Cape Wolf Snake Scientific name: Lycophidion capense
They Cape Wolf Snake are harmless to humans. Cape Wolf Snake adults average 30cm to 40cm but may reach a maximum length of 64cm. Females are substantially larger than males. The upper surface is ligt brown to dark brown, purplish brown or black. The dorsal scales are sometimes white edged, giving a speckled effect. The underside is usually white, sometimes with darker mottling and occasionally with an irregular dark band down the middle.
DistributionThey Cape Wolf Snake occur south of the Zambezi River in Southern Mozambique, throughout Zimbabwe, The old Transvaal, the Free State and throughout KZN and in parts of the Eastern Cape.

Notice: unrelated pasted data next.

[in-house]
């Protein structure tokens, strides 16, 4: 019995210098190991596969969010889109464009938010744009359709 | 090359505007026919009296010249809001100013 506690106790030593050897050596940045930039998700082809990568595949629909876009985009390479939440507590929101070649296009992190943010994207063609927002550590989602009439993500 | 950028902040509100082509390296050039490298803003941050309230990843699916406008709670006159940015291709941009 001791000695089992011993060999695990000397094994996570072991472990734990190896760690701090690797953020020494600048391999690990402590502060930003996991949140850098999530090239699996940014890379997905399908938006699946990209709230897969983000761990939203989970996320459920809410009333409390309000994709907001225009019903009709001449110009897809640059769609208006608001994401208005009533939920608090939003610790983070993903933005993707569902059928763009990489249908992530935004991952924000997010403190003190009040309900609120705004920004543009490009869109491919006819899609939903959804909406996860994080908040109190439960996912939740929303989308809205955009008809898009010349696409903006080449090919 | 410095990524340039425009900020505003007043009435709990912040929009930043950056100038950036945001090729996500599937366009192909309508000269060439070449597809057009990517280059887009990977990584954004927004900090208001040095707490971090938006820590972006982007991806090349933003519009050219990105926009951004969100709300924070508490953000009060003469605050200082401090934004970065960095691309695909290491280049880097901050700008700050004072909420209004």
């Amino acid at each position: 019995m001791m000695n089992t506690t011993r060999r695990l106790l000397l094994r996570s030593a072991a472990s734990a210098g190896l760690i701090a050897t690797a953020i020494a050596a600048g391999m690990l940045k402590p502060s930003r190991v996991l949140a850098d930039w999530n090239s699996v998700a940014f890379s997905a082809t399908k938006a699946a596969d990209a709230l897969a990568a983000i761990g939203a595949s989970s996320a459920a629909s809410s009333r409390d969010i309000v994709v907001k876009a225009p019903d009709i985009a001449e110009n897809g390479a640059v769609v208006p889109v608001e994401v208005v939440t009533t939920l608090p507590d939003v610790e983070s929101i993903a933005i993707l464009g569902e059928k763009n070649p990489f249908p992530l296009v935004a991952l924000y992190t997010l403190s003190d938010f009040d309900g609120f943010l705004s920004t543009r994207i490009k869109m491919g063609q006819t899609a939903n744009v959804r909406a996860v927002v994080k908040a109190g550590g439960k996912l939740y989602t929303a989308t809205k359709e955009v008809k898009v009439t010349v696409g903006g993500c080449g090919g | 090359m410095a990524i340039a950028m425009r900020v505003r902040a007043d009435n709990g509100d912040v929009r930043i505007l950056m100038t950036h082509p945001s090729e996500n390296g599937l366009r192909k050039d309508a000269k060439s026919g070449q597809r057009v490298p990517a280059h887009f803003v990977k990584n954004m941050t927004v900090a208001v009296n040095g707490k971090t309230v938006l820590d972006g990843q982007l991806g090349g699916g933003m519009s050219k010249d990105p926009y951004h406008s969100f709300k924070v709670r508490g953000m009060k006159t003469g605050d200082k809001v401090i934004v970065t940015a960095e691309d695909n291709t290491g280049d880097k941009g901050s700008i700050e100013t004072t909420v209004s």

HabitatThey Cape Wolf Snake occur in lowland forest and fynbos to moist savanna, grassland and karoo scrub. They are a terrestrial, slow-moving constrictor that seldom attempts to bite. They are active at night when they hunt lizards, especially skinks and geckos. They are fond of damp localities and are often found under stones, logs, piles of grass, rubbish heaps or in deserted termite mounds. They have long, recurved teeth on both upper and lower jaws, which accounts for their common name. The teeth enable them to hold onto slippery prey. They flatten their entire body when under threat.
Cape Wolf Snake Food they prey mainly on lizards, including skinks and geckos. Snakes are also eaten.
Cape Wolf Snake Reproduction they are oviparous, laying 3 to 9 eggs in early summer. They young measure 12cm to 19cm.
Common names: Cape Wolf Snake; Gewone Wolfslang (Afr); Kaapse Wolfslang (Afr)